David Laws probably thought it was a good idea to run a story about school in the week that most children in the UK return to school. And in many ways, in terms of publicity, it was good way of getting lots of publicity for a Lib Dem news story. The shame of it was that it was a seriously flawed proposition the Lib Dems were trying to make and I found it really embarrassing.
"The Liberal Democrats claimed that the 250,000 drop in meals served in secondary schools meant that the school meal service was in meltdown", said the BBC, yet when I heard the story in full I was shocked at the lone the Lib Dems were taking on this story.
Yes, it is bad that nationally nearly 400,000 less school meals are being served. Yes, it is right to suggest that this means more children are having packed lunches which may not be as healthy as school meals. But, for David Laws to suggest that the introduction of healthier school meals so quickly was wrong, and that dealing with the problem of childhood obesity, unhealthy diets in schools and the effect this also has on learning should have been delayed or dealt with more slowly is absolute madness.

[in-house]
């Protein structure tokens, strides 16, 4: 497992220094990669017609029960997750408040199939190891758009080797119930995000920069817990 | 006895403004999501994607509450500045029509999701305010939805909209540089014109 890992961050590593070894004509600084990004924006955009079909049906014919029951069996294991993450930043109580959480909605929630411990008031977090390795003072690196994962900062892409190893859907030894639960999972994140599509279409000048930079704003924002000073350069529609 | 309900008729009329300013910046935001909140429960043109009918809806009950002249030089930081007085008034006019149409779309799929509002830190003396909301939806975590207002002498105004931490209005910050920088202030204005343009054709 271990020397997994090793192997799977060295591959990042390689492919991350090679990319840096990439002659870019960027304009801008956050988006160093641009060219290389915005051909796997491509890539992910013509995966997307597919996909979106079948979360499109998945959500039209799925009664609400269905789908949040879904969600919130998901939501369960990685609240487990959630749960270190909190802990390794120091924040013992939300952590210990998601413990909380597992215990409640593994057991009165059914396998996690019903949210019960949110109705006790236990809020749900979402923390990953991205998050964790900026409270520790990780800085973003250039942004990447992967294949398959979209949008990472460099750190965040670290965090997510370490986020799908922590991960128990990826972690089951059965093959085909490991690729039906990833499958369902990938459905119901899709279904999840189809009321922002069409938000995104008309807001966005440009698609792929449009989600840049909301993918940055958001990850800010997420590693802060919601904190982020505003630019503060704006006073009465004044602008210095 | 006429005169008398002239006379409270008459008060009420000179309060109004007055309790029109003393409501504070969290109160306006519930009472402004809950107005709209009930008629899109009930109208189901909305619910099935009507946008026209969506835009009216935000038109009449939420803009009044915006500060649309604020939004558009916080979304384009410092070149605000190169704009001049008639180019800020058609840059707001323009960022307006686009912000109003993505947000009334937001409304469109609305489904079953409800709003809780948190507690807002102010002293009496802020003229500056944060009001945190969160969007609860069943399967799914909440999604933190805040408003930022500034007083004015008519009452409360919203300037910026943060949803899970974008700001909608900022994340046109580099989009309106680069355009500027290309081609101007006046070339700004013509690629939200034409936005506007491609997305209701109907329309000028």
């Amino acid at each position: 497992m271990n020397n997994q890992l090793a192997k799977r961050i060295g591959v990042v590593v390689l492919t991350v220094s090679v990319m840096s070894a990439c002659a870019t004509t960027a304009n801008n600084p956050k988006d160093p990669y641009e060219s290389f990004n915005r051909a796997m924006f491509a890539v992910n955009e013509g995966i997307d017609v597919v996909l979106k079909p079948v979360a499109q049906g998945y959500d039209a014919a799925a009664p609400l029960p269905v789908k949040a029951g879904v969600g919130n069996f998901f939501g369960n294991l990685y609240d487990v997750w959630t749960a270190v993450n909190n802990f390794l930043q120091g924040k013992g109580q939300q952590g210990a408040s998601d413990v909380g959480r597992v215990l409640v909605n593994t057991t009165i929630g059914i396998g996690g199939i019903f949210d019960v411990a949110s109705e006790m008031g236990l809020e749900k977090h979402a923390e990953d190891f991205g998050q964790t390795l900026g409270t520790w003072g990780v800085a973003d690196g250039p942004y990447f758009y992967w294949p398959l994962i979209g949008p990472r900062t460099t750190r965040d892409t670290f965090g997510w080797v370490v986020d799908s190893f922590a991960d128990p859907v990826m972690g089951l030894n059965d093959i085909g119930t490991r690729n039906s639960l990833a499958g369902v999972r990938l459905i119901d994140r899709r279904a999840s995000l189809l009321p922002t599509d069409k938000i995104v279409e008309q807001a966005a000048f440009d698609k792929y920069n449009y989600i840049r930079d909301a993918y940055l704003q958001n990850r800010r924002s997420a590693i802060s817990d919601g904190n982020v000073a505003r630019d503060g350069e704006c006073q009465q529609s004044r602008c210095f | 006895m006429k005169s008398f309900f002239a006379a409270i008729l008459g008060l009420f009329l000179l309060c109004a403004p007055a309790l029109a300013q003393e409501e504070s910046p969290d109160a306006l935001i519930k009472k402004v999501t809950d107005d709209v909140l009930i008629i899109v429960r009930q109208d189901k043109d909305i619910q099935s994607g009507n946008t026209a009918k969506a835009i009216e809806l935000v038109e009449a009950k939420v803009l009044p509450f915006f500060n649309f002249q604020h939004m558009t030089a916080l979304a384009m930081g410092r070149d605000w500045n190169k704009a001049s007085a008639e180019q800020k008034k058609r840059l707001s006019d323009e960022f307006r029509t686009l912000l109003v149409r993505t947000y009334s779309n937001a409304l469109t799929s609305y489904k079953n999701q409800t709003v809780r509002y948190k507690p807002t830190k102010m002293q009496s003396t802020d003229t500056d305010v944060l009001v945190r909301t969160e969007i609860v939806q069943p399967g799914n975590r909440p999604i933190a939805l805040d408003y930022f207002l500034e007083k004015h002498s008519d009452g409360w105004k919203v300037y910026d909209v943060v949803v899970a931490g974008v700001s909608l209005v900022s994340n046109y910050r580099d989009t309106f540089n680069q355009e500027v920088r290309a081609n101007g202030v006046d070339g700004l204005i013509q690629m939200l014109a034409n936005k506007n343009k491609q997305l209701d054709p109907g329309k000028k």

It may have been Jamie Oliver that brought this issue to the Labour government's attention, but they have made the biggest strides in years towards trying to sort out the mess of a system that the school meals service was in many parts of the country. We ought to be proud of the fact that children in schools are eating healthier. To suggest that because the parents of 400,000 children are not prepared to make sure their children eat healthy school meals, we should have denied the other millions of the opportunity to eat much more healthily is a dreadful line for the Liberal Democrats to take.
If we followed the policy of failing to support any policy that is opposed by any minority then we are opening a can of worms and pandering to the wrong people. As I said, I felt embarrassed by our partys' stand on this issue today.